Page 22 - Jewish Book Annual Volume 22

Basic HTML Version

16
J
e w i s h
B
o o k
A
n n u a l
nation after the prophetic mode and the re-settling of the people
preparing for a thriving future—themes not unlike those of our
own day.
The four volumes of Gedaliahu Alon (
Studies in Jewish
History,
Tel Aviv, 1952-58), on the period of the Second Com­
monwealth, similarly deserve commendation. His studies on the
national devotion to the Hasmonean family, on the Pharisaic
relationship to Rome and the Herodians, and on the enactments
of Rabban Johanan ben Zakkai after the destruction of the
Temple as well as his picturization of the observance of the
festival of Sukkot in the Second Temple era, are chapters which
can be read with thoughts of present day problems and probable
solutions.
When one reviews Alon’s analysis of the administration of
justice in ancient Judea, or his description of the social, political
and economic conditions after the year 70, one cannot help but
make comparisons to the present Israeli government. The details
of the Bar Kochba rebellion particularly are written in the
vein of the War of Liberation. Hence Alon’s prestige is upheld
today in Israeli scholarly circles.
Jewish-Hellenistic Studies
Another recognized contributor was Avigdor Tcherikover. His
studies on papyriology,
Corpus Papyrorum Judaicarum
(2 vols.,
Jerusalem, 1957-58), have opened a new area of comparative
study. His
Jews in the Graeco-Roman World
(Tel Aviv, 1961)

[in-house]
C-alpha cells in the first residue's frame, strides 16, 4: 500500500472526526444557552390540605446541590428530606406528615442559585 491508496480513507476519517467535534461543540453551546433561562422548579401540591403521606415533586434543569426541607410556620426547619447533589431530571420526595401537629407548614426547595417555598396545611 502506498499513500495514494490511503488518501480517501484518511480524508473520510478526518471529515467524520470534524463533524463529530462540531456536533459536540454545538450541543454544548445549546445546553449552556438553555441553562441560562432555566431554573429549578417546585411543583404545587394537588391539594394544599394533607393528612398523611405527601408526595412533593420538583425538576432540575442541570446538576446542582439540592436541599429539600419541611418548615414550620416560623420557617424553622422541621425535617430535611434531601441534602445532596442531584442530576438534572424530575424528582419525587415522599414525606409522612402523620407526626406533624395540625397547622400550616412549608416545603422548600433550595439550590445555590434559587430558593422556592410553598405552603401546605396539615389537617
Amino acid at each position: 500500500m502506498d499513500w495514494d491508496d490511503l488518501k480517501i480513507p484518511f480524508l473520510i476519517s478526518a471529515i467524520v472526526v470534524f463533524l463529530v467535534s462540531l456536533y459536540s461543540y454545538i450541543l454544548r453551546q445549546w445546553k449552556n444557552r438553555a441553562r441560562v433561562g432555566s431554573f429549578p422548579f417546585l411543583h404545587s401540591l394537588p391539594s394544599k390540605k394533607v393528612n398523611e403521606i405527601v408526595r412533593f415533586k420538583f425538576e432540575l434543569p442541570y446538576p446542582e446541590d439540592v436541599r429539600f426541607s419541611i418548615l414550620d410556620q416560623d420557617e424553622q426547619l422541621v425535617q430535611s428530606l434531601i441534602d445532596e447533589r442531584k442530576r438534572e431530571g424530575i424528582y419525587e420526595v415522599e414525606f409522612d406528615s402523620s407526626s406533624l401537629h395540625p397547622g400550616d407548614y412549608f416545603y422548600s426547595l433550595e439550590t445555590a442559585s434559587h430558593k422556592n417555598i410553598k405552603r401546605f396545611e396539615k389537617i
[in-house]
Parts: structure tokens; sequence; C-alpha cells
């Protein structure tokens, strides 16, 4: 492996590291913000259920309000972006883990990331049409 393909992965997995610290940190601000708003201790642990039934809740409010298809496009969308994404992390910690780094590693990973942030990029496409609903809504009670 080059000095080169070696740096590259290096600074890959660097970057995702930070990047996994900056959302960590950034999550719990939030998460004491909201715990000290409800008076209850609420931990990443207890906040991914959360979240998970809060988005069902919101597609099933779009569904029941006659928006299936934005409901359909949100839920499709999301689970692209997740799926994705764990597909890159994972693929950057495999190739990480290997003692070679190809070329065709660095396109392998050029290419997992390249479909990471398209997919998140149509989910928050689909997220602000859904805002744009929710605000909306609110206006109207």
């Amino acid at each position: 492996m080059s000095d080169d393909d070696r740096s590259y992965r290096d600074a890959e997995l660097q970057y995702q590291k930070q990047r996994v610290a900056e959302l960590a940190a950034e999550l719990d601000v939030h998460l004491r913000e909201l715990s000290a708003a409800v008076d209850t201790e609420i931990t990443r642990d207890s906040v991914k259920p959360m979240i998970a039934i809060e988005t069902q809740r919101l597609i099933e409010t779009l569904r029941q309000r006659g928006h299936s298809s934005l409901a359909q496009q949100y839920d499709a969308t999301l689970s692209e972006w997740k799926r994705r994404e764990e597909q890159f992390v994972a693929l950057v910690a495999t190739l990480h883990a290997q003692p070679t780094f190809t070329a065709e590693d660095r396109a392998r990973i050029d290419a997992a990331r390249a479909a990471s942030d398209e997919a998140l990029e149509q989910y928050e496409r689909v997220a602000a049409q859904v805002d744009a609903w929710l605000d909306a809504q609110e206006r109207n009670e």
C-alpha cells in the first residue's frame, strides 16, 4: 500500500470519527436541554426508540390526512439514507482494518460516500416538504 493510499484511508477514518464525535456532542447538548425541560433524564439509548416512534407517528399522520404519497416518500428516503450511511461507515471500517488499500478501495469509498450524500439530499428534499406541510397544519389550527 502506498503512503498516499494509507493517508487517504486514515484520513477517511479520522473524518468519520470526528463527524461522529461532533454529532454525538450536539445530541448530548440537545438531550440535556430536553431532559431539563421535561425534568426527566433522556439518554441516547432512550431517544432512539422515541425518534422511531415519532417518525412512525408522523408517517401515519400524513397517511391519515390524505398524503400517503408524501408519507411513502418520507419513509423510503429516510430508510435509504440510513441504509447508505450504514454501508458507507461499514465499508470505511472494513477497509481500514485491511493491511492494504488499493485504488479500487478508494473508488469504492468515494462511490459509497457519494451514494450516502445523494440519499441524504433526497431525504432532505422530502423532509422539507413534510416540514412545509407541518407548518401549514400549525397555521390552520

and his
Hellenistic Civilization and the Jews
(Tel Aviv, 1963;
first edition 1930) present an excellent portrait of the early years
—the Ptolemaic and Seleucidean eras—when Hellenism first came
into contact with Judaism. The mutual influences, the cultural
climate and the comparison of the Jewish community and the
Greek city have prompted historians to change their earlier
concepts. Using the papyri as new source material for the study
of the economic life of the Jews in Egypt and for evaluation of
officials, peasants and soldiers, has opened new vistas to the
historian. Likewise, his comparative study of Jewish and Hel­
lenistic law and his chapters on the Jewish Revolt under T ra jan
have provided students with a better perspective of the critical
moments in Jewish development.
In this realm of Jewish-Hellenistic studies Yehoshua Gutman
too has added much. His two-volume
The Beginnings of Jewish
Hellenistic Literature
(Jerusalem, 1958-63) includes analysis of
the early historiography of the Greeks as appertaining to the
Jews, with special emphasis on the trends leading to the con­
tributions of Ben Sira and the early interpretations of Jewish
lore as seen by Greeks like Haecateus of Abdera or Aristobulus.